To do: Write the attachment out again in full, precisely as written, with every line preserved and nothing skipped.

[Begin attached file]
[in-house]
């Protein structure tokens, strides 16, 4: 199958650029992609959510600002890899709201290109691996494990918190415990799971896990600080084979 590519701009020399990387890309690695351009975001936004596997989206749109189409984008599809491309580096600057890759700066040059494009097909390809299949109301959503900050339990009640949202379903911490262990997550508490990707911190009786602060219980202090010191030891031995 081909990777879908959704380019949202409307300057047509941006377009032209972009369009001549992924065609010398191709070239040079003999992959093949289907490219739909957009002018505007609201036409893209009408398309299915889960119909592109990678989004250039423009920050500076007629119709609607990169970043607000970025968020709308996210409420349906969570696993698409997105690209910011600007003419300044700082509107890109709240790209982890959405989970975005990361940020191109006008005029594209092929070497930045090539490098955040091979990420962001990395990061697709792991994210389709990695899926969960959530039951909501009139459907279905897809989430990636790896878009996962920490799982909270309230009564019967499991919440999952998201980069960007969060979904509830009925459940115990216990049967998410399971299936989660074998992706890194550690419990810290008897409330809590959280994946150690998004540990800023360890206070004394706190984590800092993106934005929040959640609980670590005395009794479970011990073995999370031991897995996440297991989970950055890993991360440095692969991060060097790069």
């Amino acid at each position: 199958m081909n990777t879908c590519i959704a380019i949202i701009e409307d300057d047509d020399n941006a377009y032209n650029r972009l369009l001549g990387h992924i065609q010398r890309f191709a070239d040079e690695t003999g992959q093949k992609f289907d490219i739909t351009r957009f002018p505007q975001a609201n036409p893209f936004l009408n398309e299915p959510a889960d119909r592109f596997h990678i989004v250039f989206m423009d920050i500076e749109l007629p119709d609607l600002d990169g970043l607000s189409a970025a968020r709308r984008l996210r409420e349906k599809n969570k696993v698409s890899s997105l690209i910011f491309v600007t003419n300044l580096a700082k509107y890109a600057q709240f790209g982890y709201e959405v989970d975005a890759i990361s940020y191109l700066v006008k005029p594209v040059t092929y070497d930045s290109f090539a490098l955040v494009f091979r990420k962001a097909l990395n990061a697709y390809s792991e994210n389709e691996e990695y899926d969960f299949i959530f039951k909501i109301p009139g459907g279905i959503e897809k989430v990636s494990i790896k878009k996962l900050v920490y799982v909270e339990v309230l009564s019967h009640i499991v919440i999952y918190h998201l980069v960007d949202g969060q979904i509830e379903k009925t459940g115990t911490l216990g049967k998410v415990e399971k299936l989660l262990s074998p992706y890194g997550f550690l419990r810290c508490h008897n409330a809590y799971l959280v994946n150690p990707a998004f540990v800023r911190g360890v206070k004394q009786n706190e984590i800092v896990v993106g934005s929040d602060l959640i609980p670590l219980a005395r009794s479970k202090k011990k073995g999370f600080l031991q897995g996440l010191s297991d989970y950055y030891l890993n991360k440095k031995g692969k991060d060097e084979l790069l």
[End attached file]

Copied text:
[in-house]
């Protein structure tokens, strides 16, 4: 199958650029992609959510600002890899709201290109691996494990918190415990799971896990600080084979 590519701009020399990387890309690695351009975001936004596997989206749109189409984008599809491309580096600057890759700066040059494009097909390809299949109301959503900050339990009640949202379903911490262990997550508490990707911190009786602060219980202090010191030891031995 081909990777879908959704380019949202409307300057047509941006377009032209972009369009001549992924065609010398191709070239040079003999992959093949289907490219739909957009002018505007609201036409893209009408398309299915889960119909592109990678989004250039423009920050500076007629119709609607990169970043607000970025968020709308996210409420349906969570696993698409997105690209910011600007003419300044700082509107890109709240790209982890959405989970975005990361940020191109006008005029594209092929070497930045090539490098955040091979990420962001990395990061697709792991994210389709990695899926969960959530039951909501009139459907279905897809989430990636790896878009996962920490799982909270309230009564019967499991919440999952998201980069960007969060979904509830009925459940115990216990049967998410399971299936989660074998992706890194550690419990810290008897409330809590959280994946150690998004540990800023360890206070004394706190984590800092993106934005929040959640609980670590005395009794479970011990073995999370031991897995996440297991989970950055890993991360440095692969991060060097790069």
């Amino acid at each position: 199958m081909n990777t879908c590519i959704a380019i949202i701009e409307d300057d047509d020399n941006a377009y032209n650029r972009l369009l001549g990387h992924i065609q010398r890309f191709a070239d040079e690695t003999g992959q093949k992609f289907d490219i739909t351009r957009f002018p505007q975001a609201n036409p893209f936004l009408n398309e299915p959510a889960d119909r592109f596997h990678i989004v250039f989206m423009d920050i500076e749109l007629p119709d609607l600002d990169g970043l607000s189409a970025a968020r709308r984008l996210r409420e349906k599809n969570k696993v698409s890899s997105l690209i910011f491309v600007t003419n300044l580096a700082k509107y890109a600057q709240f790209g982890y709201e959405v989970d975005a890759i990361s940020y191109l700066v006008k005029p594209v040059t092929y070497d930045s290109f090539a490098l955040v494009f091979r990420k962001a097909l990395n990061a697709y390809s792991e994210n389709e691996e990695y899926d969960f299949i959530f039951k909501i109301p009139g459907g279905i959503e897809k989430v990636s494990i790896k878009k996962l900050v920490y799982v909270e339990v309230l009564s019967h009640i499991v919440i999952y918190h998201l980069v960007d949202g969060q979904i509830e379903k009925t459940g115990t911490l216990g049967k998410v415990e399971k299936l989660l262990s074998p992706y890194g997550f550690l419990r810290c508490h008897n409330a809590y799971l959280v994946n150690p990707a998004f540990v800023r911190g360890v206070k004394q009786n706190e984590i800092v896990v993106g934005s929040d602060l959640i609980p670590l219980a005395r009794s479970k202090k011990k073995g999370f600080l031991q897995g996440l010191s297991d989970y950055y030891l890993n991360k440095k031995g692969k991060d060097e084979l790069l």